I Like Languages That Expect Me To Be a Great Programmer
A co-worker of mine recently turned me on to Uncle Bob's blog. Yup, that's Uncle Bob Martin.
Here's one of his latest posts that sparked a thought in me: The Dark Path.
Make sure to read his follow-up post too: Types and Tests.
When I got done reading those posts, this was my simple thought: I like programming languages that expect me to be a great programmer.
Think of anyone you know who is great at something. Is it an artist? A politician? A teacher? I just watched American Sniper so I'm thinking of someone like Chris Kyle. He was a great sniper. His skill with a rifle was amazing.
Now, think of why that person is considered great at what they do. Is it because what they do is easy? Probably not. It's probably because what they do is extremely difficult, but they still do it well. Or, it may be something that's easy to do, but very difficult to do really well. Think of shooting a rifle. It's very easy to shoot a rifle. Make sure it's loaded. Aim it somewhere (safe). Pull the trigger. That's it. But how about hitting a target 100 yards away? How about 1000 yards? Yeah, that gets really hard. Only a great marksman could do that.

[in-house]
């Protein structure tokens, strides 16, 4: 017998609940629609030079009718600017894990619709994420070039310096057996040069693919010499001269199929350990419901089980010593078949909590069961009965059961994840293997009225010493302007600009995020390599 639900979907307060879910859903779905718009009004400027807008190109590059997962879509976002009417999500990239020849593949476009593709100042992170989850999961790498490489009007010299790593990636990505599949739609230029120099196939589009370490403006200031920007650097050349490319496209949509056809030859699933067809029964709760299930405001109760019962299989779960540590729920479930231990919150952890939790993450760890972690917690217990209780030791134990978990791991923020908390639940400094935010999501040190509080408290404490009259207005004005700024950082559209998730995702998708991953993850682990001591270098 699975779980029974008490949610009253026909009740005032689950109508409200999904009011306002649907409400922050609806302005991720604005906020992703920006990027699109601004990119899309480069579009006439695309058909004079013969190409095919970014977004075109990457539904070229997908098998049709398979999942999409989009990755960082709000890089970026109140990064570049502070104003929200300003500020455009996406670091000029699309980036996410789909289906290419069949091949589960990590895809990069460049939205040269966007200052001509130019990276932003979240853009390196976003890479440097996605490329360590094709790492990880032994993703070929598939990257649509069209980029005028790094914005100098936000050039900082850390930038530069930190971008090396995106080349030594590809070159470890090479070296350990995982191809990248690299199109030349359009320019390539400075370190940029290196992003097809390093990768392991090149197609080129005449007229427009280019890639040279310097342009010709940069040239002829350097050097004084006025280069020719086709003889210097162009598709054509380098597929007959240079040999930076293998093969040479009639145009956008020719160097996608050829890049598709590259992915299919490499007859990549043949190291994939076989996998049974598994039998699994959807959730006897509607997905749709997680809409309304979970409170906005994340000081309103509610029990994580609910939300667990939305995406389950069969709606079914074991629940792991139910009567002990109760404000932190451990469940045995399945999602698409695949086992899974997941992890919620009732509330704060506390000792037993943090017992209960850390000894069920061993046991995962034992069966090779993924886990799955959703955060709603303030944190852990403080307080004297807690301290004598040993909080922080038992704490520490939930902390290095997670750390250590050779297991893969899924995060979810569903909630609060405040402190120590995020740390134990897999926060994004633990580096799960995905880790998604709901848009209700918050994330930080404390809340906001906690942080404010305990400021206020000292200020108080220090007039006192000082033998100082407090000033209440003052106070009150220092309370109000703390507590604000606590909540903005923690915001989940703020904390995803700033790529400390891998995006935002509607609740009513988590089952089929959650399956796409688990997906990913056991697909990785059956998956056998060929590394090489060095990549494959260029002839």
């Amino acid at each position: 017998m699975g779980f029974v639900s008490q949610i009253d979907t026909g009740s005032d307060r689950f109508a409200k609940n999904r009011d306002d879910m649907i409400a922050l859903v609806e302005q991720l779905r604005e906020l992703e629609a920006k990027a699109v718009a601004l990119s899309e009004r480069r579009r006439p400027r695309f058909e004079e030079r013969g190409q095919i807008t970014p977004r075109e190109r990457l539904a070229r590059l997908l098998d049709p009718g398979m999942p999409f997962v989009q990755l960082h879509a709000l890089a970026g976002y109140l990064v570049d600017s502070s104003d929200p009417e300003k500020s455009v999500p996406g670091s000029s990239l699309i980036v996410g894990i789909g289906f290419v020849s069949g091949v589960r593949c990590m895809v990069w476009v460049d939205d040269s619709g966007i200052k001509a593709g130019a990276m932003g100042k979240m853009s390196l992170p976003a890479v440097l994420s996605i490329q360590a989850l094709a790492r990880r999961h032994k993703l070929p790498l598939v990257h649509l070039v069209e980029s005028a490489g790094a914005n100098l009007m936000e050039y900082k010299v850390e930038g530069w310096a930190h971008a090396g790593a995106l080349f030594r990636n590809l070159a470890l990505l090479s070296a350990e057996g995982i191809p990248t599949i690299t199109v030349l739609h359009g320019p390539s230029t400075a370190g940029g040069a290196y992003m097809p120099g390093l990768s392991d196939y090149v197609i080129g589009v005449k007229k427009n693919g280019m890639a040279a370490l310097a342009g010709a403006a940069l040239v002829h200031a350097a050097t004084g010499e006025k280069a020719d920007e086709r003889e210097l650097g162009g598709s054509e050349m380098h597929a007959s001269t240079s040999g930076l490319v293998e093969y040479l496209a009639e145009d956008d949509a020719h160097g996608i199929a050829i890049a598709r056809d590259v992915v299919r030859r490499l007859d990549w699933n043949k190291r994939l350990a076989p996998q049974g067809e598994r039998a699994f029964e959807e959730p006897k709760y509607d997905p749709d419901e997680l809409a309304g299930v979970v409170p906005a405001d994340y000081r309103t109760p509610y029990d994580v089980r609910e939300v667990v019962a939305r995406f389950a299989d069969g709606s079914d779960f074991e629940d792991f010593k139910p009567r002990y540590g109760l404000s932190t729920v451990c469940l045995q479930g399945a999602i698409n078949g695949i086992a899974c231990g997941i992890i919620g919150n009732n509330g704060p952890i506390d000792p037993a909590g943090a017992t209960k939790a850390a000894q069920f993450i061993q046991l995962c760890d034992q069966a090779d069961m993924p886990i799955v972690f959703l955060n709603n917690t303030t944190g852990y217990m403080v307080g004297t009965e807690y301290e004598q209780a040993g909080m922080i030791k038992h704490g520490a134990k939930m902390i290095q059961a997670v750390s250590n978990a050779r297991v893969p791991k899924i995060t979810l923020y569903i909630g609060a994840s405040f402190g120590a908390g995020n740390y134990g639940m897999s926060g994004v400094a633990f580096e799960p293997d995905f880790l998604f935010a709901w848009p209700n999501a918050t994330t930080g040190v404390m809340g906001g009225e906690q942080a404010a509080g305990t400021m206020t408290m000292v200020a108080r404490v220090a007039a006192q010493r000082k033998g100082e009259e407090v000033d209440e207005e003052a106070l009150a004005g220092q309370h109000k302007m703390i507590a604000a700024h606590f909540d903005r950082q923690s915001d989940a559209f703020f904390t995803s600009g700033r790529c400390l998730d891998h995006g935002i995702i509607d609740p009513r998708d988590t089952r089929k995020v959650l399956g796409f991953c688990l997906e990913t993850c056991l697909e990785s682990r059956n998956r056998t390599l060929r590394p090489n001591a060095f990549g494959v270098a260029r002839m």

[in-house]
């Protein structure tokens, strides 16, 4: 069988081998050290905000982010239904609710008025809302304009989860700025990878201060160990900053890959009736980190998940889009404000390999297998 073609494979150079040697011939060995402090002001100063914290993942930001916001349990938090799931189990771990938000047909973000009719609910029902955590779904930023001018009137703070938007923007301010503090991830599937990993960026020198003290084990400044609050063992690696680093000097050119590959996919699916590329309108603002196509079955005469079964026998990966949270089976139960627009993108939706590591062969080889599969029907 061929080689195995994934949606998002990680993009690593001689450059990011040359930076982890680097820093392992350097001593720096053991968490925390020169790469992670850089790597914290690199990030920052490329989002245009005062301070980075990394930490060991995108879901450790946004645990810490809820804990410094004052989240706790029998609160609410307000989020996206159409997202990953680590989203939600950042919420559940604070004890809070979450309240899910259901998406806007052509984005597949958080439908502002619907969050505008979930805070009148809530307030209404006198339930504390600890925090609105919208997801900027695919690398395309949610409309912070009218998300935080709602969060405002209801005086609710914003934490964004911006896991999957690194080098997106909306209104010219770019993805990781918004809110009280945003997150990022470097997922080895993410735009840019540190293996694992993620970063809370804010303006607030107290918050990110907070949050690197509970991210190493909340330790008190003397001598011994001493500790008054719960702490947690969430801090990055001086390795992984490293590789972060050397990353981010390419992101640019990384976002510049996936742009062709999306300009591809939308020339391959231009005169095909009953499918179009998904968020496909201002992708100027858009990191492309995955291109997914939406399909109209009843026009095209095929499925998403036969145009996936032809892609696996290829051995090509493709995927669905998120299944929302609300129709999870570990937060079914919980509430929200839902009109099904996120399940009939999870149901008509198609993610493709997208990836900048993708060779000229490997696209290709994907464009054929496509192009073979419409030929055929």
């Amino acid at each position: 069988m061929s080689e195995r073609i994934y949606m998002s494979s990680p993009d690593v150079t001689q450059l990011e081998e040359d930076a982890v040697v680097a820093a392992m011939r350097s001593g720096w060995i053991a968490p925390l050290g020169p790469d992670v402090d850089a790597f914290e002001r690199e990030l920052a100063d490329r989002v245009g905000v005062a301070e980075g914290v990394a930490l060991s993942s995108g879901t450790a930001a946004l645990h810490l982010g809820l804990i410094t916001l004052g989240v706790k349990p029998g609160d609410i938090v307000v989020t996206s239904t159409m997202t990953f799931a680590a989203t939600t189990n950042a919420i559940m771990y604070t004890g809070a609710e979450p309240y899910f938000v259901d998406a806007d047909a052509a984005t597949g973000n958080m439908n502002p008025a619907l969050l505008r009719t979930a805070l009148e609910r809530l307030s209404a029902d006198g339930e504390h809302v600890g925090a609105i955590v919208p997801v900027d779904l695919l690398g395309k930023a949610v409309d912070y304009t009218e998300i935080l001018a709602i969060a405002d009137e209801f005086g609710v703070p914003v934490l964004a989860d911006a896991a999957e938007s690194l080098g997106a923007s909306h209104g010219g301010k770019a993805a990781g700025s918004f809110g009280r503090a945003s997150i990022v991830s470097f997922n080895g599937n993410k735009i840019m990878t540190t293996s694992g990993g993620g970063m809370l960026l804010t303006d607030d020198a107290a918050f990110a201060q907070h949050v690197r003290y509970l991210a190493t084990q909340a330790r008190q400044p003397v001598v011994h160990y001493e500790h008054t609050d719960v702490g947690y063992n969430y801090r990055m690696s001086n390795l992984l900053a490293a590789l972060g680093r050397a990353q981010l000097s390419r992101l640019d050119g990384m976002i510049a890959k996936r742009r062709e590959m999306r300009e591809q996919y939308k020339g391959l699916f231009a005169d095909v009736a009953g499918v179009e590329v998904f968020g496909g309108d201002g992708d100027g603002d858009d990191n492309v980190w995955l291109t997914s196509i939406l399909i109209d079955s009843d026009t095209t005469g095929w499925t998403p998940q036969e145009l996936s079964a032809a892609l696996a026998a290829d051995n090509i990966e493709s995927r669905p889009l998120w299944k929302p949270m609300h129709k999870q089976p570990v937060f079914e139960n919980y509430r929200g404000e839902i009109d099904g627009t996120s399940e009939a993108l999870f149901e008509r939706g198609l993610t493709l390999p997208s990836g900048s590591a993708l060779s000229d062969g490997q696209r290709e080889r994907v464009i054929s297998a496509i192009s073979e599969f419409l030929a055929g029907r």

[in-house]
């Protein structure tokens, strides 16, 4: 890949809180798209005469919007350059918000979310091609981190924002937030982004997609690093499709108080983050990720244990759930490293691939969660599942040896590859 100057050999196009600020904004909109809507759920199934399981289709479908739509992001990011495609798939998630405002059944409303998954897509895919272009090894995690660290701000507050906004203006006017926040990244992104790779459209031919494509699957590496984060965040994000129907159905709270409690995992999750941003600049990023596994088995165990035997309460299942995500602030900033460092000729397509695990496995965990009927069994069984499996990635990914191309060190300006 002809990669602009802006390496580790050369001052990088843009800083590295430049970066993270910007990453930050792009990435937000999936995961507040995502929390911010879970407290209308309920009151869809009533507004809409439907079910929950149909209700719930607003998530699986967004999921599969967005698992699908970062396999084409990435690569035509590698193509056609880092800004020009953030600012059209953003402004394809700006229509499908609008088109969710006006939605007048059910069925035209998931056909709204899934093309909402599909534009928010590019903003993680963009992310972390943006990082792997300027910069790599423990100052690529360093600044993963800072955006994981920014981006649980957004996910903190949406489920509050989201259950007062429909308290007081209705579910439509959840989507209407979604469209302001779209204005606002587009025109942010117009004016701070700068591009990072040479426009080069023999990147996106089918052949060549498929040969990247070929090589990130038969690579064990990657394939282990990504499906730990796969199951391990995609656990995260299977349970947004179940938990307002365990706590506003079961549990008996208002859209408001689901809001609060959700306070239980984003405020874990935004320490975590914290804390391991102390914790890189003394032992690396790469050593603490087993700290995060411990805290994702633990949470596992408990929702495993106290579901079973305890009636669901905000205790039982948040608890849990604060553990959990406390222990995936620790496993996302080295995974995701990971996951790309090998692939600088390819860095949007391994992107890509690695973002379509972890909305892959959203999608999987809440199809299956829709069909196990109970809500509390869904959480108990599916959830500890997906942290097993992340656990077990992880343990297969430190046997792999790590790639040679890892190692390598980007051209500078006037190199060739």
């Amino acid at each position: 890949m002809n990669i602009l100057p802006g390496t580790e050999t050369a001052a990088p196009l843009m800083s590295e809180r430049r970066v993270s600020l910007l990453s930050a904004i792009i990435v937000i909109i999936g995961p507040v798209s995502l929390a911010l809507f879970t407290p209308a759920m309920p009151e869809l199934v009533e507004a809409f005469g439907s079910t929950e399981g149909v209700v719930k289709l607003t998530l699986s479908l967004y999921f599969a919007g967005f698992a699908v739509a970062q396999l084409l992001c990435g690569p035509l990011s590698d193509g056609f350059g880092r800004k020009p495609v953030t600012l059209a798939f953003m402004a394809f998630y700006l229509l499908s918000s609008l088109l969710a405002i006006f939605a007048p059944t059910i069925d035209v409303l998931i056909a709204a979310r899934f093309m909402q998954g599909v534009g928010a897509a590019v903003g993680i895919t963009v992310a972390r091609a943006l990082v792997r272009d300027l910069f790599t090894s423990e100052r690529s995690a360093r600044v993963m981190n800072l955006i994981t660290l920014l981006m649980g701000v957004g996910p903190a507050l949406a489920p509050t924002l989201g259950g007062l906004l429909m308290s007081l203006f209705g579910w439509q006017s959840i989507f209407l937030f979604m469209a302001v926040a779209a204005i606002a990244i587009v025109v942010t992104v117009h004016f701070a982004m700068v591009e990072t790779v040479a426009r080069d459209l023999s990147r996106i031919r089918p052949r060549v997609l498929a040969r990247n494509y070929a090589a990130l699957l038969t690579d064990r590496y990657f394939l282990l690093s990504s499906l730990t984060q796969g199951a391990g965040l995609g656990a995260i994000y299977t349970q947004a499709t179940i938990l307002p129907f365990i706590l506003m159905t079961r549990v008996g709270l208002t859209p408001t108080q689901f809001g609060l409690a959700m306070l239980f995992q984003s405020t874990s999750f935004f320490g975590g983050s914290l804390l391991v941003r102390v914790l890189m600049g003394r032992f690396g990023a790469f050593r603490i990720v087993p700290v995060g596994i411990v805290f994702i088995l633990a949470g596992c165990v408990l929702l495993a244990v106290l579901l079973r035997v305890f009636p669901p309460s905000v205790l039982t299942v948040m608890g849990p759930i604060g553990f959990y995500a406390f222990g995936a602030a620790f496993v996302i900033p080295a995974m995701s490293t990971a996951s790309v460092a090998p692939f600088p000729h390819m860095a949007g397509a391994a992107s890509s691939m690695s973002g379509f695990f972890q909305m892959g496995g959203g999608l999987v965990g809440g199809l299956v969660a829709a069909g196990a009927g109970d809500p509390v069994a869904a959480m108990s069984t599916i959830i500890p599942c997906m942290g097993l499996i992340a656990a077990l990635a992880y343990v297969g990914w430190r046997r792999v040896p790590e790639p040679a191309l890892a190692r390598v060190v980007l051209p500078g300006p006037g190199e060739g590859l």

The reason it's hard to be a great marksman is because of the flexibility of a rifle. It's relatively simple design lets you take it almost anywhere and lets you aim it at almost anything. The only way to make a rifle that even a novice could use to hit targets 1000 yards away would be to mount it on some kind of stand, add advanced aiming software somehow and let it pull the trigger. But, that makes it hard to use, doesn't it? You now at the least have a bulky tripod to lug around a need for a power source for the computer to aim the thing.
That's how overly restrictive programming languages have become for the sake of safety. They're getting unwieldy. I want a flexible language that may be harder to use when I'm a novice, but once I'm an expert, it lets me do amazing things.